Skip to main content
Volume 6, No 2 - 2013

Volume 6, No 2 - 2013

Table of Contents

Prevention of Early-Term Deliveries: Much Ado About Nothing?
[Rev Obstet Gynecol. 2013;6(2):43-45 doi: 10.3909/riog0602ed] © 2013 MedReviews®, LLC
Lingual Pyogenic Granuloma Gravidarum
[Rev Obstet Gynecol. 2013;6(2):46-47 doi: 10.3909/riog0209] © 2013 MedReviews®, LLC
Noninvasive Prenatal Testing: The Future Is Now Risk Assessment Review
This article reviews the various techniques being used to analyze cell-free DNA in the maternal circulation for the prenatal detection of chromosome abnormalities and the evidence in support of each. A number of areas of ongoing controversy are addressed, including the timing of maternal blood sampling, the need for genetic counseling, and the use of confirmatory invasive testing. Future applications for this technology are also reviewed. [Rev Obstet Gynecol. 2013;6(2):48-62 doi: 10.3909/riog0201] © 2013 MedReviews®, LLC
Prevention of Early-onset Neonatal Group B Streptococcal Disease Management Update
Streptococcus agalactiae, also known as Group B Streptococcus (GBS), is an opportunistic pathogen that colonizes the gastrointestinal and genitourinary tracts of up to 50% of healthy adults and newborns; it is responsible for significant morbidity and mortality. Early detection can be used to establish the use of antibiotic prophylaxis to significantly reduce neonatal sepsis. This article reviews methods of detection and prevention of GBS infection in the neonate. [Rev Obstet Gynecol. 2013;6(2):63-68 doi: 10.3909/riog0218] © 2013 MedReviews®, LLC
Prevention of Early-onset Neonatal Group B Streptococcal Disease Management Update
Streptococcus agalactiae, also known as Group B Streptococcus (GBS), is an opportunistic pathogen that colonizes the gastrointestinal and genitourinary tracts of up to 50% of healthy adults and newborns; it is responsible for significant morbidity and mortality. Early detection can be used to establish the use of antibiotic prophylaxis to significantly reduce neonatal sepsis. This article reviews methods of detection and prevention of GBS infection in the neonate. [Rev Obstet Gynecol. 2013;6(2):63-68 doi: 10.3909/riog0218] © 2013 MedReviews®, LLC
Uterine Vascular Lesions Management Update
Vascular lesions of the uterus are rare; most reported in the literature are arteriovenous malformations (AVMs). Uterine AVMs can be congenital or acquired. In recent years, there has been an increasing number of reports of acquired vascular lesions of the uterus following pregnancy, abortion, cesarean delivery, and curettage. It can be seen from these reports that there is confusion concerning the terminology of uterine vascular lesions. There is also a lack of diagnostic criteria and management guidelines, which has led to an increased number of unnecessary invasive procedures (eg, angiography, uterine artery embolization, hysterectomy for abnormal vaginal bleeding). This article familiarizes readers with various vascular lesions of the uterus and their management. [Rev Obstet Gynecol. 2013;6(2):69-79 doi: 10.3909/riog0207] © 2013 MedReviews®, LLC
Global Endometrial Ablation in the Presence of Essure® Microinserts Treatment Update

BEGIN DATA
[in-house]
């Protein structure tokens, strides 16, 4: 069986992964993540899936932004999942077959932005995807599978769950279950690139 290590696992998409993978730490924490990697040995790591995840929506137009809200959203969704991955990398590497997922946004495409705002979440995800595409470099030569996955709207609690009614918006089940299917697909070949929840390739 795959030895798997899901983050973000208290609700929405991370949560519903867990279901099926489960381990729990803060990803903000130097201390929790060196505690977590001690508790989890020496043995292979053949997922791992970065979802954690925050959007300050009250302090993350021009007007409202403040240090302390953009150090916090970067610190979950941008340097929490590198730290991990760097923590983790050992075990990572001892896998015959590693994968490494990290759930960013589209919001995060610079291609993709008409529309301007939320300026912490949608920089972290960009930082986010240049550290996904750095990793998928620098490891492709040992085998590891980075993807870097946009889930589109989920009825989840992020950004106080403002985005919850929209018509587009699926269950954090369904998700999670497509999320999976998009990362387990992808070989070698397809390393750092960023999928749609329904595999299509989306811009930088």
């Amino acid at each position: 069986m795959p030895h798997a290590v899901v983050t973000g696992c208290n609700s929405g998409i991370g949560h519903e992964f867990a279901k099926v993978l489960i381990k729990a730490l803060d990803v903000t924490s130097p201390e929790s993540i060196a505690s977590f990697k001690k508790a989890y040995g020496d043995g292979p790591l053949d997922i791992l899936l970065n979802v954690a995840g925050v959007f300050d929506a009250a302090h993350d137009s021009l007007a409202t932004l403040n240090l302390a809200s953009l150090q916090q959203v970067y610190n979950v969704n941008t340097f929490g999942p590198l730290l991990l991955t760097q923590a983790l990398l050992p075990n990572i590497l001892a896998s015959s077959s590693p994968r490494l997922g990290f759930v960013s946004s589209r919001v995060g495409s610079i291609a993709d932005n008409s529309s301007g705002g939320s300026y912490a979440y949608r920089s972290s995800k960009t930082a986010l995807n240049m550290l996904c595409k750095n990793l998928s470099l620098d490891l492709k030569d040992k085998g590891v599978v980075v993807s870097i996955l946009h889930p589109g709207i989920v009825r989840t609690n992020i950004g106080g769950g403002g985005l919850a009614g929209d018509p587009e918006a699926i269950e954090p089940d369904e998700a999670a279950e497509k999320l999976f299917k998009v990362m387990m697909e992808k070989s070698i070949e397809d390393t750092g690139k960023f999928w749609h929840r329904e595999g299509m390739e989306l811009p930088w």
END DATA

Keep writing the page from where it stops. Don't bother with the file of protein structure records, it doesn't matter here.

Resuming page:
Abnormal uterine bleeding (AUB) affects 30% of women at some time during their reproductive years and is one of the most common reasons a woman sees a gynecologist. Many women are turning to endometrial ablation to manage their AUB. This article reviews the data relating to the available endometrial ablation techniques performed with hysteroscopic sterilization, and focuses on data from patients who had Essure® (Conceptus, San Carlos, CA) coils placed prior to performance of endometrial ablation. Reviewed specifically are data regarding safety and efficacy of these two procedures when combined. Data submitted to the US Food and Drug Administration for the three devices currently approved are reviewed, as well as all published case series. Articles included were selected based on a PubMed search for endometrial ablation (also using the brand names of the different techniques currently available), hysteroscopic sterilization, and Essure. [Rev Obstet Gynecol. 2013;6(2):80-88 doi: 10.3909/riog0219] © 2013 MedReviews®, LLC
Preparing for Global Women’s Health Work Women's Health in the Developing World
Interest in global maternal health has steadily increased over the past decade. Medical schools are offering courses on this subject, residencies are incorporating international elective rotations into their practices, and retiring practitioners are opting to spend a year or two in low-resource settings. Although interest is growing, sometimes well-meaning health practitioners are not entirely prepared for their new experience. Prior to departure, a multistep process is necessary to prepare physicians for living and practicing overseas. [Rev Obstet Gynecol. 2013;6(2):89-92 doi: 10.3909/riog0225] © 2013 MedReviews®, LLC
News and Views From the Literature
[Rev Obstet Gynecol. 2013;6(2):93-96 doi 10.3909/riog0222] © 2013 MedReviews®, LLC
The Pink Pad—Pigazzi Patient Positioning System™ (Xodus Medical, New Kensington, PA)
[Rev Obstet Gynecol. 2013;6(2):97-98 doi: 10.3909/riogS13ProdReva] © 2013 MedReviews®, LLC
OVS1 HD Video System (Olive Medical Corporation, Salt Lake City, UT)
[Rev Obstet Gynecol. 2013;6(2):99-100 doi: 10.3909/riogS13ProdRevb] © 2013 MedReviews®, LLC
Sonicision™ Cordless Ultrasonic Dissection Device ( Covidien, Mansfield, MA)
<p>[Rev Obstet Gynecol. 2013;6(2):100-101 doi: 10.3909/riogS13ProdRevc] © 2013 MedReviews®, LLC</p>